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Shrouded in Ice and Fog, This City Is the Coldest in the World

With temperatures hovering around -40°F in the winter months, life in Yakutsk, Siberia, is dictated by the cold.

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A lone figure stands on a street corner in Yakutsk, Siberia. Photographer Steeve Iuncker was able to photograph for for only 15 minutes at a time in the subzero temperatures before his camera froze and the film risked cracking.


With temperatures that hover around the -40° Fahrenheit mark for at least three months of the year, Yakutsk in eastern Siberia claims the title of coldest city in the world. Sure, other places have recorded more frigid weather, such as the 500-person settlement of Oymyakon, 575 miles to the east, which recently suffered a -88° cold spell, or Antarctica, where the average temperature in winter is -76, but neither boast a fully functioning city like Yakutsk, home to over 280,000 people. Since the soil is permanently frozen, most buildings are raised on stilts. Those that aren’t are slowly sinking because the heat generated inside the buildings is melting the permafrost.

Still, the region’s underground riches make up for the challenges posed by the weather. Local mines account for about a fifth of the world’s production of diamonds, while other sites hold natural gas, oil, gold, silver, and other sought-after minerals.

In 2013 Steeve Iuncker, who grew up in the Swiss Alps (averaging 25° Fahrenheit from December to the end of February) decided to witness firsthand how such glacial temperatures affect the body, the soul, and social life. Upon landing, he recalls, the daughter of his host, who came to pick him up from the airport, scanned him from head to toe. Hat? Check. Gloves? Check. Scarf? Check. Boots? Check.

“Who knew that just stepping outside to grab a cab required such caution?” he recalls. In Yakutsk, every outing is carefully planned. No unnecessary detours. No meanderings or window-shopping. “Here the cold dictates everything,” he adds. “Or rather, it’s the way your body reacts to the cold that defines your actions.”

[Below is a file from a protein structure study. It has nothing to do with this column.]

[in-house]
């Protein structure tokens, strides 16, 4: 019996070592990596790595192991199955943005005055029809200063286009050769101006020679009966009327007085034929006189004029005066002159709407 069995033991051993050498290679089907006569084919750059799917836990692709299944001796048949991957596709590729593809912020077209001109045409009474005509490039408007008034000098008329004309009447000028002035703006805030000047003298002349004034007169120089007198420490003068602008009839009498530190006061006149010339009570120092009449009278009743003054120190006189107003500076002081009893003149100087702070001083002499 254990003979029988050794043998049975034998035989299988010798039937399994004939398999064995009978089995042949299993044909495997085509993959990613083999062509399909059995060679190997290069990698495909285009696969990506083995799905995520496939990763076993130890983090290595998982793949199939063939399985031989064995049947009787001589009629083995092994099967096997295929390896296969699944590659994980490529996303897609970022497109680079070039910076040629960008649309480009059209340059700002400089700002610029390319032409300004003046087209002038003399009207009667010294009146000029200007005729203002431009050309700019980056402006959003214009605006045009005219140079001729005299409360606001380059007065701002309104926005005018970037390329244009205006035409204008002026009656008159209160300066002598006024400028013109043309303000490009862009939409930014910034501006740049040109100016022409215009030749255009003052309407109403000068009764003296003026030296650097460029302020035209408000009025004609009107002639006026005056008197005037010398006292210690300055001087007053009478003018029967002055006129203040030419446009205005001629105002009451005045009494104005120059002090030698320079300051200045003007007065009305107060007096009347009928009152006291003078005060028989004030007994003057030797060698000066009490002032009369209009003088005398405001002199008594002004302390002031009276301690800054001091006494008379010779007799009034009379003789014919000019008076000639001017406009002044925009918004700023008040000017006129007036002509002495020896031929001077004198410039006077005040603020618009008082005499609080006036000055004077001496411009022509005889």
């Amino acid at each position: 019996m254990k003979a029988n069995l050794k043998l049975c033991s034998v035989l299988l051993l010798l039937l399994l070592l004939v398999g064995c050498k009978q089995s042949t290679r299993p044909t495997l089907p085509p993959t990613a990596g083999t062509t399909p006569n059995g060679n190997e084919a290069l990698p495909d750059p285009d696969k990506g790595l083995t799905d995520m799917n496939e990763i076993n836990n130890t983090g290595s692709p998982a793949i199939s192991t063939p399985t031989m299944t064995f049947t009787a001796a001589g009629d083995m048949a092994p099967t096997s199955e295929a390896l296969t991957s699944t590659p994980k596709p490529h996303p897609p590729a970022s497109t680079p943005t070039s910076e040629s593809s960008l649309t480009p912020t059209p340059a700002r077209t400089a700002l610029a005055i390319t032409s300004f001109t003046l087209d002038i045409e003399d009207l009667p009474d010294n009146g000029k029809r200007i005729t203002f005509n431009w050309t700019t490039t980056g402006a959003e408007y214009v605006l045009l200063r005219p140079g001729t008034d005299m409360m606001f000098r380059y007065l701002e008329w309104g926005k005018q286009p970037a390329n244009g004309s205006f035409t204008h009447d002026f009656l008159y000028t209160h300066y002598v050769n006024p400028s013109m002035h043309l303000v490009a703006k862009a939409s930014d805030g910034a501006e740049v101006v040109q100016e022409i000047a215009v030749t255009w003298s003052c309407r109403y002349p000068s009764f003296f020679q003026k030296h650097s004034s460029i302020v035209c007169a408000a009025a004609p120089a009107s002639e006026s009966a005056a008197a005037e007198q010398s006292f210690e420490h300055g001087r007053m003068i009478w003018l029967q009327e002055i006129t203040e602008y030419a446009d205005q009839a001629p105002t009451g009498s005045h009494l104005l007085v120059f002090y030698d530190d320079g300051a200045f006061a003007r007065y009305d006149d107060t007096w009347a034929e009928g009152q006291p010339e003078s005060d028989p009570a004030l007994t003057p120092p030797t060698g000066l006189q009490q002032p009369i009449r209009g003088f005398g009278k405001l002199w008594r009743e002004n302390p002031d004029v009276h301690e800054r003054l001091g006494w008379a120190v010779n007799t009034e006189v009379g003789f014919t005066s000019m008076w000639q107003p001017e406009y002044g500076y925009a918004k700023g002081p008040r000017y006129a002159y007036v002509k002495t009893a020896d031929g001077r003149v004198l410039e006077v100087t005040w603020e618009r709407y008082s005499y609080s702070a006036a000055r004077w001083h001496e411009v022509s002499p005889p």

Case in point: Iuncker noticed that locals tended to visit one another a lot, but for only a few minutes: “They would come in, take off their first layer, drink hot tea, and have a toast with jam before bundling up again and stepping outside. It was as if their neighbors’ abodes served as relay points along their journey.” Like them, Iuncker had to adapt his working habits to the elements. His camera, a twin-lens Rolleiflex, afforded him only 15-minute shooting periods. After that the winding mechanism would freeze, and the film risked cracking. Which was just as well; by then his fingers were numb.

Since no one stays outside long, human presence is illusive in his photographs. Yakuts, clad in fur, appear like mythic explorers amid an icy, glassy landscape, rendered even more spectral by the thick fog that clings to the city and shrouds most landmarks. But, however otherworldy it may look, don’t be fooled, warns Iuncker. This is no winter wonderland but rather treacherous grounds. “It’s easy to get lost when you can’t see 10 meters ahead of you and when each street resembles the next.” And that’s exactly the last thing you want when you risk constant frostbite.

Iuncker’s exploration of Yakutsk is part of a larger project for which he’s visiting a “record city” every year for 10 days on the same budget. So far he’s also been to Tokyo, Japan (the most populous) and Ahwaz, Iran (the most polluted). This serves as an exercise to see how he responds to such environments. Does he stay in the hotel room? How much time does he spend outside? And how does that affect his practice? And in the process he’s confirming that “Yes, people in Siberia feel the cold just like we do; they’re just better prepared.”


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